Monday, June 27, 2011

Coke & Pepsi and the Egyptian Revolution (+, yes, kufiyaspotting)

Like all companies trying to make money in the new Egypt after Mubarak, Coke & Pepsi are trying to ride the revolution. (Thanks to Robin for calling them to my attention.)

Check out this ad from Coca-Cola, with the theme, "Make Tomorrow Better." We see the middle class youth of Egypt (the presumed revolutionary subjects) ushering in a new dawn. Note that the focus is entirely on Cairo's downtown, which has both been a site that the upwardly mobile in neo-liberal Egypt have been fleeing for the upscale satellite suburbs, and which is also the focus of plans for gentrification. Finally, and perhaps most significantly, note the penultimate shot, which shows Tahrir Square, with a crowd (meant, of course, to evoke a demonstration, right before the last shot of a young person drinking a bottle of Coke.

Then check out this Pepsi advert. Again, the middle class youth of Egypt are the subject. They are shown to be adding color (literally) and life to Cairo's downtown (which has, in fact, been renovated in recent years). They possess the trappings of advanced modernity (flat screen televisions, laptops) and also evoke the youth of the revolution. This young woman carries the iconic cellphone (the "twitter revolution") and, yes, yes, you guessed it, she wears the requisite iconic accessory of the revolution, the kufiya.

And towards the end of the video, youth begin to gather at a street intersection in what looks like it could be a demonstration, and from a balcony looking over the intersection, a young man gives an enthusiastic revolutionary salute, with a can of Pepsi in his hand.

The overall theme is "express yourself." Among the lyrics of the song are the lines, "you are the new, you are the unique," and "tomorrow is waiting for you." And here's the vid:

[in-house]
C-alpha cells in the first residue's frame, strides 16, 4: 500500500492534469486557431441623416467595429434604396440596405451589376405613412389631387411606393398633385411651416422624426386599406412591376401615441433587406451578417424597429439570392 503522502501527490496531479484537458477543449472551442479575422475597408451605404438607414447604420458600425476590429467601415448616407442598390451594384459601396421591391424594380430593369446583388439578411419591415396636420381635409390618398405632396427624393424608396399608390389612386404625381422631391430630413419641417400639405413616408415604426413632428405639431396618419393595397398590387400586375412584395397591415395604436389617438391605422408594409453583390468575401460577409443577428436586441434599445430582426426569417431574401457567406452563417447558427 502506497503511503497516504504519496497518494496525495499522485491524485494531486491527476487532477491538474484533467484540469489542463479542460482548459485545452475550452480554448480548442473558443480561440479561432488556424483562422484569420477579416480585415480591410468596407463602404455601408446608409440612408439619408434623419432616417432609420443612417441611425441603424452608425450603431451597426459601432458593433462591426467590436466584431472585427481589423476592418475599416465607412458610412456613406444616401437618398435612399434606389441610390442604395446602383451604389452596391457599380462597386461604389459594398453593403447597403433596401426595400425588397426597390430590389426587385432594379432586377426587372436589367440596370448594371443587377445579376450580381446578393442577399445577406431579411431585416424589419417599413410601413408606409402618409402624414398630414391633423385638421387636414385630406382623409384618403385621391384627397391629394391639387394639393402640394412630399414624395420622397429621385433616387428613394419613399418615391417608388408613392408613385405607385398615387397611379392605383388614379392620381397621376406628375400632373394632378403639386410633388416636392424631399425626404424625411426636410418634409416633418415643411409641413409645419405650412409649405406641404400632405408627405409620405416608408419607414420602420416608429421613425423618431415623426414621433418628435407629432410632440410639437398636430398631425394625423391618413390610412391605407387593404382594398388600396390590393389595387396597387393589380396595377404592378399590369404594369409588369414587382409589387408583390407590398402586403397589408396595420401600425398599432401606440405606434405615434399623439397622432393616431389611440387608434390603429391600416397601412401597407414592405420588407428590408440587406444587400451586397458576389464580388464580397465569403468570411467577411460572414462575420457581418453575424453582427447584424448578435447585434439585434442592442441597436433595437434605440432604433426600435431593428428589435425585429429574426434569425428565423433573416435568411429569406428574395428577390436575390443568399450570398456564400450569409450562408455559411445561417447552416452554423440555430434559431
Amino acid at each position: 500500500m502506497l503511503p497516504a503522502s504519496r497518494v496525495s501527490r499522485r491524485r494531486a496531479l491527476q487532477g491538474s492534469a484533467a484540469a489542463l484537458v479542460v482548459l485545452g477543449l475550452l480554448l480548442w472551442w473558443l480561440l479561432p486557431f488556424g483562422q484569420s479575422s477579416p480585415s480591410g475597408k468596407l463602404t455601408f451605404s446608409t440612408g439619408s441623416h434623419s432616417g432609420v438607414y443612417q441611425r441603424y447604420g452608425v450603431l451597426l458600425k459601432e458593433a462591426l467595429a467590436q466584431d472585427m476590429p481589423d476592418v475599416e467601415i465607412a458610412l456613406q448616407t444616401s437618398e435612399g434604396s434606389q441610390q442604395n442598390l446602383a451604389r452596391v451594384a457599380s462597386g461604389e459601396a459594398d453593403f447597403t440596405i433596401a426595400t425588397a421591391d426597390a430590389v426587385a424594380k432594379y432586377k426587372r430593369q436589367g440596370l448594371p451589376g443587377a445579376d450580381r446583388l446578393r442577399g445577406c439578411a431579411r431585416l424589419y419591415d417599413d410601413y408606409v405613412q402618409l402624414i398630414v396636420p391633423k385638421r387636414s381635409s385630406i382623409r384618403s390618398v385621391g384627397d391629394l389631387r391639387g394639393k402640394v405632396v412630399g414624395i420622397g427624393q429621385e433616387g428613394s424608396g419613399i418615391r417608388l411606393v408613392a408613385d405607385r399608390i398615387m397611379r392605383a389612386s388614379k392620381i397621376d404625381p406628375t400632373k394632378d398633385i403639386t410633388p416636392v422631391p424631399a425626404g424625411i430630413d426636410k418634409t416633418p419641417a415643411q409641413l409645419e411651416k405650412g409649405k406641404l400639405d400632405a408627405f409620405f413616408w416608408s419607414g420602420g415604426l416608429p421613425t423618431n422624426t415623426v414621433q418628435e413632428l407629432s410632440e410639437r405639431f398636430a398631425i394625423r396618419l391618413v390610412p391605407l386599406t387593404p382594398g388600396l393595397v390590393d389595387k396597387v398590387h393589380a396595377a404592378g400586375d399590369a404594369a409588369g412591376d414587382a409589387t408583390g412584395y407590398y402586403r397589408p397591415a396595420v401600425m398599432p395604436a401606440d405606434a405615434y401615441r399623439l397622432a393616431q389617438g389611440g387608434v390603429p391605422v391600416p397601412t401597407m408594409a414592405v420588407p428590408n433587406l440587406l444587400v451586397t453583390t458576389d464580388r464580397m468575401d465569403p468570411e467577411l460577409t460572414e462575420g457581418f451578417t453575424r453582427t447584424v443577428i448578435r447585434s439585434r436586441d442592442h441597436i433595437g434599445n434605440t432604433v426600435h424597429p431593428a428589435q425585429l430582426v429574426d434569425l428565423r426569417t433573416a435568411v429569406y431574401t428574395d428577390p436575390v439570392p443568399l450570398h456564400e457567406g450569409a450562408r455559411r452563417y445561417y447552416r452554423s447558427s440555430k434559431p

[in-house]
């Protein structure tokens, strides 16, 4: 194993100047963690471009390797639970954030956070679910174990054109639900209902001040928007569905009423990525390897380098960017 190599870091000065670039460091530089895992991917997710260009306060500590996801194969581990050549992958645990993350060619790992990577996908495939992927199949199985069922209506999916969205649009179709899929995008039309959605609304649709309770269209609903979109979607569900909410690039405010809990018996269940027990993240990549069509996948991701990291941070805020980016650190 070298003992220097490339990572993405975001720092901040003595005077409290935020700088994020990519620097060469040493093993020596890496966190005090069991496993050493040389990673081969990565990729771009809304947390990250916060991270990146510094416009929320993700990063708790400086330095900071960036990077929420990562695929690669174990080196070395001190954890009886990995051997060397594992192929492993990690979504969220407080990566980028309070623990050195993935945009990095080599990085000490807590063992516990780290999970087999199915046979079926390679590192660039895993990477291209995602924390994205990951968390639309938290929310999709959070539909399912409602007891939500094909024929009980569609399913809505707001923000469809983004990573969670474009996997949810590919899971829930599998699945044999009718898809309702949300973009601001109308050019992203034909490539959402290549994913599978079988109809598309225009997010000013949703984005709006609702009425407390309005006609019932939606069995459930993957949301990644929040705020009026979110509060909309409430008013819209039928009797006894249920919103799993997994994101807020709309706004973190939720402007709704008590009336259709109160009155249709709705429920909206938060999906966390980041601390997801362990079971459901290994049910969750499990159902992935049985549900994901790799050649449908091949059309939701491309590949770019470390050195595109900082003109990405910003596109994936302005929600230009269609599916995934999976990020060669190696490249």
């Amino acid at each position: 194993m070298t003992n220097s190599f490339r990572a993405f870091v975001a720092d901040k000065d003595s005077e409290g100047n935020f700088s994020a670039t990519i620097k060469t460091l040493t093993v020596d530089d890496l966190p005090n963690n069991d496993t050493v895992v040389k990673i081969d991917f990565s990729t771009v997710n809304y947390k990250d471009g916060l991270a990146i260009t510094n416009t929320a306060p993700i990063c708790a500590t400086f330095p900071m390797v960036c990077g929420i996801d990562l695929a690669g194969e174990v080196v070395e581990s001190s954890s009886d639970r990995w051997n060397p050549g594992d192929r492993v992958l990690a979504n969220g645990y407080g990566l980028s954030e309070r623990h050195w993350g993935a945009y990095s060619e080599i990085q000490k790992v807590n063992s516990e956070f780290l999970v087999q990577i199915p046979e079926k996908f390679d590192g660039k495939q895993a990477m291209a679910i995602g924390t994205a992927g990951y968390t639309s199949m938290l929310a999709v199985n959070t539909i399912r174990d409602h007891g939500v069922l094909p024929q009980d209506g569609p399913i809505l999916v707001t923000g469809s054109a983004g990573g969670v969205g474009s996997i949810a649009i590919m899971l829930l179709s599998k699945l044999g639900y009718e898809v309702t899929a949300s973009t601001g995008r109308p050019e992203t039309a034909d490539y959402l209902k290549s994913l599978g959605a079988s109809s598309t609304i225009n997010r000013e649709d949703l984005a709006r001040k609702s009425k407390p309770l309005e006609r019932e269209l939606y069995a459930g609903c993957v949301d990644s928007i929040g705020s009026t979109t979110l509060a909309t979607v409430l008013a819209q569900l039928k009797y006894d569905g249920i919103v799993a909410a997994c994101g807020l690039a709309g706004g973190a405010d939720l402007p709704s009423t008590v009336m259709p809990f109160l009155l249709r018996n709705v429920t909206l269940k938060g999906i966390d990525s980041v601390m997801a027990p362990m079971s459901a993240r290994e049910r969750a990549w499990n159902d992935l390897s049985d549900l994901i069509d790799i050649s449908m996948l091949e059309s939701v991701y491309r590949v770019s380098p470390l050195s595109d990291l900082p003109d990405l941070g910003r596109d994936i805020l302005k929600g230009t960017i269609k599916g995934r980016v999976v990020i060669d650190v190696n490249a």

Don't be too surprised, or dismayed. Both Coke and Pepsi attempted to ride the waves of the sixties counterculture and oppositional movements in the US.

Here's a "psychedelic" ad from Pepsi, from 1969.

And one from Coke, featuring Lady Soul Aretha Franklin, from 1968, when she had only recently crossed over, as a sign of Black Pride.

Big capital will, of course, inevitably, try to profit from the revolutionary fever...

Update (one hour later): Just a bit after I posted the above, I came across an article from Al-Masry Al-Youm on the same subject (although less critical), entitled "Soft-drink giants ride wave of post-uprising optimism." “It’s about empowering youth to come up with ideas and do something about them,” said Karim Khouri, managing director at Impact BBDO, the agency that designed ads for Pepsi.

Sunday, June 26, 2011

Songs of the Syrian Revolt

It's thanks to Iman that I know about these two songs.

The first is by Syrian singer Samih Choukeir. I knew nothing of him before hearing this song. What I now know is based on this wikipedia entry, in Arabic. He is an established artist in Syria (or at least he was--who knows, after this song!), active since 1982, composing for the theater and t.v. serials as well as performing his own compositions. He studied art in the Ukraine (like so many other Syrians, who got advanced degrees from Eastern Bloc universities prior to the collapse of the Soviet Union) and is married to a Ukrainian woman. He does not belong to any political party in Syria but appears to be on the Syrian "left." (Here's his official bio in English.)

The song, "Ya Hayf (Oh Oppression)," is dedicated to the martyrs of Dera'a, March 15. Dera'a is where the Syrian revolt started. (It's also where T.E. Lawrence was tortured, if you remember the film Lawrence of Arabia.)

This one features someone leading a call-and-response song at a pro-democracy demonstration in the city of Hama, uploaded on June 23. It's entitled, "Bidkum Bashar (You want Bashar)." The singer chants various lines of government propaganda, and then chants Bidkum Bashara, and the crowd responds loudly, "La wallah" (No, by God!). It's quite wonderful.

(Again, I hope someone will translate these into English, and other languages, at some point.)

Saturday, June 25, 2011

The Turban Makes a Glorious Comeback (last fall!)

Kirsten Luce for The New York Times

I clipped this article from the New York Times last fall, but it got misplaced in some pile or other, and I've just recovered it. I think it's still of interest.

It focuses on the claim of June Ambrose (pictured above) who, it says, wore a turban every day during New York Fashion Week. And it traces the current trend to a Prada show in 2006, which wasn't picked up, but then began to catch on by 2009. Kate Moss wore one at the Met gala in May 2009. And it started showing up on the street, on young women.